The conversation is front and center. The Cleveland Chapter of Alpha Phi Alpha gathered on the steps of city hall Thursday addressing the issue of gun involved interaction between police and the community.
On the city's westside, an "Occupy Cleveland" group also met.
These meetings come on the heels of Ferguson and right here in Cleveland, people saying more needs to be done to better relations with police.
Attorney General Eric Holder's report is putting a spotlight on the Cleveland Police Department.
"It doesn't surprise me, some of the things that they put in that report. There has been an excessive use of violence by the police officers against African Americans," says Terry Maynard, Chairman of the 100 Black Men of Greater Cleveland.
He and other members of the organization are working with black teens on how to deal with law enforcement.
"Follow the officers commands. Keep your hands in a visible position. Don't be unruly," says Maynard.
Maynard was recently a part of a forum at Cuyahoga Community College several weeks ago that included Cleveland Police Chief Calvin Williams and the ACLU.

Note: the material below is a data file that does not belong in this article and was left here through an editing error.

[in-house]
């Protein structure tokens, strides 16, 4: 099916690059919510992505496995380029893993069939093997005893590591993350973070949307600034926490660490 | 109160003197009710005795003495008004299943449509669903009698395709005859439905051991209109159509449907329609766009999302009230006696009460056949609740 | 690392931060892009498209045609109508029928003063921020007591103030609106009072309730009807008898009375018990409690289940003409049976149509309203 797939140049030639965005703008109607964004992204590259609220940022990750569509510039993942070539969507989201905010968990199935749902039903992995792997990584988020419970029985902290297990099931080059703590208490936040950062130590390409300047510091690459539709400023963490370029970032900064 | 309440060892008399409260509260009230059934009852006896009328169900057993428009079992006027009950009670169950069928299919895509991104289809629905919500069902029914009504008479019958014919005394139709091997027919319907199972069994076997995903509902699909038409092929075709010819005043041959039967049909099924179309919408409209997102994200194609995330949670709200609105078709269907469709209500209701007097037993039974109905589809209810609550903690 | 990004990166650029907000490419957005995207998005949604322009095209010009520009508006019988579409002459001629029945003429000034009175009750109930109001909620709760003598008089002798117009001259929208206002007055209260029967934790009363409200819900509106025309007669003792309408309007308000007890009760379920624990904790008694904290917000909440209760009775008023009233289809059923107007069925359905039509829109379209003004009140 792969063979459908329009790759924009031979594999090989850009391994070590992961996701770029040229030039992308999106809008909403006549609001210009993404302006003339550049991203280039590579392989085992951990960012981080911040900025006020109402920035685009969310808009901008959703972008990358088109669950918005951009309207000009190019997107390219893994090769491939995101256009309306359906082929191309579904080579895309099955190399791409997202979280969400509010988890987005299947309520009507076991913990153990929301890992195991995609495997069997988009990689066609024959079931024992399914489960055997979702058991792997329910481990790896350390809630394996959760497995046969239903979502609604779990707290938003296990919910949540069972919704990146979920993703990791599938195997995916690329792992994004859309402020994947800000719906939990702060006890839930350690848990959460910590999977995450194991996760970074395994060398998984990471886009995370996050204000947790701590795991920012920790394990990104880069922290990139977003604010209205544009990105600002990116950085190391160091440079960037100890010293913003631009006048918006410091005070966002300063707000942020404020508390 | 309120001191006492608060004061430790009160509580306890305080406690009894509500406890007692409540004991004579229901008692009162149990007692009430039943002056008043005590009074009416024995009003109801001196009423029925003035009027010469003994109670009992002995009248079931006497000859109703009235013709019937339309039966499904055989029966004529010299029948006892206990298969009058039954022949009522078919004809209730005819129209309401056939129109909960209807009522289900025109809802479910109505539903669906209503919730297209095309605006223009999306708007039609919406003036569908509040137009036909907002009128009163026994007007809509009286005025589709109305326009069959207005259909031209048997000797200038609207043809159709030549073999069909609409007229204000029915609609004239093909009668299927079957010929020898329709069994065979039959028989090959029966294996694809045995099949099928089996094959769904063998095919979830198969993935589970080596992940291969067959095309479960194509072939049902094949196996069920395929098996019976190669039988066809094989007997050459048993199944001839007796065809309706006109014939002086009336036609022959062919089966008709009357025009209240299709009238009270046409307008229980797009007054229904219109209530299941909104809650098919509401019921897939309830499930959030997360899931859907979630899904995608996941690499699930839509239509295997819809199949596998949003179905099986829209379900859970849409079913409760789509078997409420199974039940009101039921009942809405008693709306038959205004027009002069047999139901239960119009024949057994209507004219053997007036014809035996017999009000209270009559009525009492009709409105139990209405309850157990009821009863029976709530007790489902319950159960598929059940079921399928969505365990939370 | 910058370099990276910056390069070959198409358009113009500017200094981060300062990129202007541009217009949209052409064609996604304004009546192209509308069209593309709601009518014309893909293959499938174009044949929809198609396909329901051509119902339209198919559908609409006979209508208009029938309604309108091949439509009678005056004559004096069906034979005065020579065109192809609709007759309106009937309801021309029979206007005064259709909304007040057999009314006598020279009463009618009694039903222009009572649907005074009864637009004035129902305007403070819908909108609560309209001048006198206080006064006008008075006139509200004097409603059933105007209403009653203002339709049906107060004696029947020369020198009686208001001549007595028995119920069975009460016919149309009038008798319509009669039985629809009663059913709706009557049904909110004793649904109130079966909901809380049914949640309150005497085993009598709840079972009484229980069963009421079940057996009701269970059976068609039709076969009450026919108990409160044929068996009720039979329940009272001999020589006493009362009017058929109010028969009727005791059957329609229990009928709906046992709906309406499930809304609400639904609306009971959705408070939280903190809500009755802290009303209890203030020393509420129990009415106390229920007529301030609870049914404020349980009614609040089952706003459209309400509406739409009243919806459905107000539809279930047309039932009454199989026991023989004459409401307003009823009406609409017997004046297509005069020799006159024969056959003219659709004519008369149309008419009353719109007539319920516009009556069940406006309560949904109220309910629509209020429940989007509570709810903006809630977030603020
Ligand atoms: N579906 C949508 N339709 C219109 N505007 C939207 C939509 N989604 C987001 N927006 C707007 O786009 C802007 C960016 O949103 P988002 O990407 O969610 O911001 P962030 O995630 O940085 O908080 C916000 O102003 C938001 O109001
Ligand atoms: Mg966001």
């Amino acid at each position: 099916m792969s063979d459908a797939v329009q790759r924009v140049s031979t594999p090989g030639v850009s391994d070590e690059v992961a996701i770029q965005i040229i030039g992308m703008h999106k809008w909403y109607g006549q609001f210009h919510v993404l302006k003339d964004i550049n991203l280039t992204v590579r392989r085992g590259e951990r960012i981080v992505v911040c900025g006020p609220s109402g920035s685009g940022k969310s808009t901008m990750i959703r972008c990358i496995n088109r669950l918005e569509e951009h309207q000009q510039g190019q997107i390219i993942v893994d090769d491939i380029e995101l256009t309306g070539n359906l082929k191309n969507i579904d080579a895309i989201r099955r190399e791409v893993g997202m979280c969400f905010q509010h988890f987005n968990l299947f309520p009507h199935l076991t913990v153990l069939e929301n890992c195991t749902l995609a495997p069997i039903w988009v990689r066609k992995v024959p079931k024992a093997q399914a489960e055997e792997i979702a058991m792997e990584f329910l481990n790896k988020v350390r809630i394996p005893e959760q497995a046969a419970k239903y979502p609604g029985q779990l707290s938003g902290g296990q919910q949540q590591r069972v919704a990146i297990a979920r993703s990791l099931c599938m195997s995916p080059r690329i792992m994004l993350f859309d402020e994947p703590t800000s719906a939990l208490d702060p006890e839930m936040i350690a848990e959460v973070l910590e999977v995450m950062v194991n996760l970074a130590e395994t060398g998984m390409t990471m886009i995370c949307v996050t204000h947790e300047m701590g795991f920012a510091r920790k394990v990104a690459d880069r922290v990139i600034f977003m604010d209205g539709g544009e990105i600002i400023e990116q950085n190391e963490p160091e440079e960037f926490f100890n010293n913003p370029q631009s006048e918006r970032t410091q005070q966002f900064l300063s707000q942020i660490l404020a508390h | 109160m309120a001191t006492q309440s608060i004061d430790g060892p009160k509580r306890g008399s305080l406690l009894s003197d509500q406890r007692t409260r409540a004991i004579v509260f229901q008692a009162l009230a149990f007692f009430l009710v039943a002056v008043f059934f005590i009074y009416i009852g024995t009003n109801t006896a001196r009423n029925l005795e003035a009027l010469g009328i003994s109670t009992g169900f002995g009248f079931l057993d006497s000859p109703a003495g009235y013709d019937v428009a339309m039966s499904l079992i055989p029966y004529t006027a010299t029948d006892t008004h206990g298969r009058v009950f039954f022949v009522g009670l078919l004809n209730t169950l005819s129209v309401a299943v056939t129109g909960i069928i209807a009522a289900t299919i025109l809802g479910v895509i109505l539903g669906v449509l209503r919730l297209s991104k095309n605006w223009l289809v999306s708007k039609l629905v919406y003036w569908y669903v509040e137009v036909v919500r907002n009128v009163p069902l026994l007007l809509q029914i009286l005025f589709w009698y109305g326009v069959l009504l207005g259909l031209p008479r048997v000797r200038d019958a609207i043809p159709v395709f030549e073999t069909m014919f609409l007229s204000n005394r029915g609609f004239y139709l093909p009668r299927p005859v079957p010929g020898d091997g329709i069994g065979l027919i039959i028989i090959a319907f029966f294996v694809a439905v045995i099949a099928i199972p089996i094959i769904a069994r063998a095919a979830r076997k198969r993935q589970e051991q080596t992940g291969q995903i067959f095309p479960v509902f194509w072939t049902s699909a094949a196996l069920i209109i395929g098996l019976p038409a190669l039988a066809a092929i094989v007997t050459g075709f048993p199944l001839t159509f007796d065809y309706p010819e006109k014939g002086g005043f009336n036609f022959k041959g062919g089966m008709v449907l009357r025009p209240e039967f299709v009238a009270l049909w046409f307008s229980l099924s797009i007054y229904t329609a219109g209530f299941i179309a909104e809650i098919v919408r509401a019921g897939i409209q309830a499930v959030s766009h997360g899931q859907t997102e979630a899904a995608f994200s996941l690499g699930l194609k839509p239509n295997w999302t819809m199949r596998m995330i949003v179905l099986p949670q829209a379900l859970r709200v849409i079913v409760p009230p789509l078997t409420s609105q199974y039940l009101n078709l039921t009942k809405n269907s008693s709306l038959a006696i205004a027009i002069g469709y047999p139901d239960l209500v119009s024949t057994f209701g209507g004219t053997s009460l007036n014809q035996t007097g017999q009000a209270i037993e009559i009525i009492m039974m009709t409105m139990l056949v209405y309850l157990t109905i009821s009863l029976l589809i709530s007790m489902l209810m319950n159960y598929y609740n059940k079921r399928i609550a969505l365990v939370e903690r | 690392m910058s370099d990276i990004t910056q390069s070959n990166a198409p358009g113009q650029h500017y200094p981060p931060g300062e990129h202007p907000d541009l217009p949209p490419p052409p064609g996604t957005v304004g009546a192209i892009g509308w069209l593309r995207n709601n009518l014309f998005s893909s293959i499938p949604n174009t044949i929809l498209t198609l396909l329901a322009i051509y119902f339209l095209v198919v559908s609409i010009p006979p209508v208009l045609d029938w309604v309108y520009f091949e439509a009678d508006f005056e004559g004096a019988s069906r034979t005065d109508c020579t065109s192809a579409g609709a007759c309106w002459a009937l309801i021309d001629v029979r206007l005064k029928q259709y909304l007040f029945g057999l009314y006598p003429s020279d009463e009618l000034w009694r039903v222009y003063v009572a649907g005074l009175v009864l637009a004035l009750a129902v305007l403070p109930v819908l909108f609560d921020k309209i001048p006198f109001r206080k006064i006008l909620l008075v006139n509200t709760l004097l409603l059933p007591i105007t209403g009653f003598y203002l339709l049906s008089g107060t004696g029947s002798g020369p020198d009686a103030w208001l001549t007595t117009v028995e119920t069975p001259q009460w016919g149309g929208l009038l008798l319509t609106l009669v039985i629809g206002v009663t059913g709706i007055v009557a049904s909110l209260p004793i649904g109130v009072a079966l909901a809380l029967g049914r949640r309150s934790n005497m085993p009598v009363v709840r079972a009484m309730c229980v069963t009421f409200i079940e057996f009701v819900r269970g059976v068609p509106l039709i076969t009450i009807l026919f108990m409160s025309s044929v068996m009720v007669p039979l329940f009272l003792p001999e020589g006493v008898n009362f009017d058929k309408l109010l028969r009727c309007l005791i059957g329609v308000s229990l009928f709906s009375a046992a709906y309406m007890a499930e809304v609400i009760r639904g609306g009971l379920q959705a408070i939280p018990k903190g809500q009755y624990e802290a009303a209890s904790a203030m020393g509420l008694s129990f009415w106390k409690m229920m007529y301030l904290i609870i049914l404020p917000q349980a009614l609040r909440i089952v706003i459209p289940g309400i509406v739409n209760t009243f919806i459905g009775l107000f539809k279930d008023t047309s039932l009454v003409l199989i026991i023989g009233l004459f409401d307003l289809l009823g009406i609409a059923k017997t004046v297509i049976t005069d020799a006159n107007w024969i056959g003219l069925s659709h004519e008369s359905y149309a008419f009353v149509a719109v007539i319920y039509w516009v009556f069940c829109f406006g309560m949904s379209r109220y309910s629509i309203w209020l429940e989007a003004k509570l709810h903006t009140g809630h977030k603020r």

Chief Williams said his officers are trained to be patient and talk through situations.
"If you obey the officer's command, if you keep your hands in plain sight and you don't make those quick movements until told to do something by an officer it turns out ok," said Chief Calvin Williams.
Community leaders are working to bridge the gap between citizens and cops with the hope of a better understanding on both sides of the law. Maynard wants to make sure someone oversees the AG's recommended changes. He's optimistic relations between police and the community will improve. The 100 Black Men of Greater Cleveland plan to host more forums on the issue.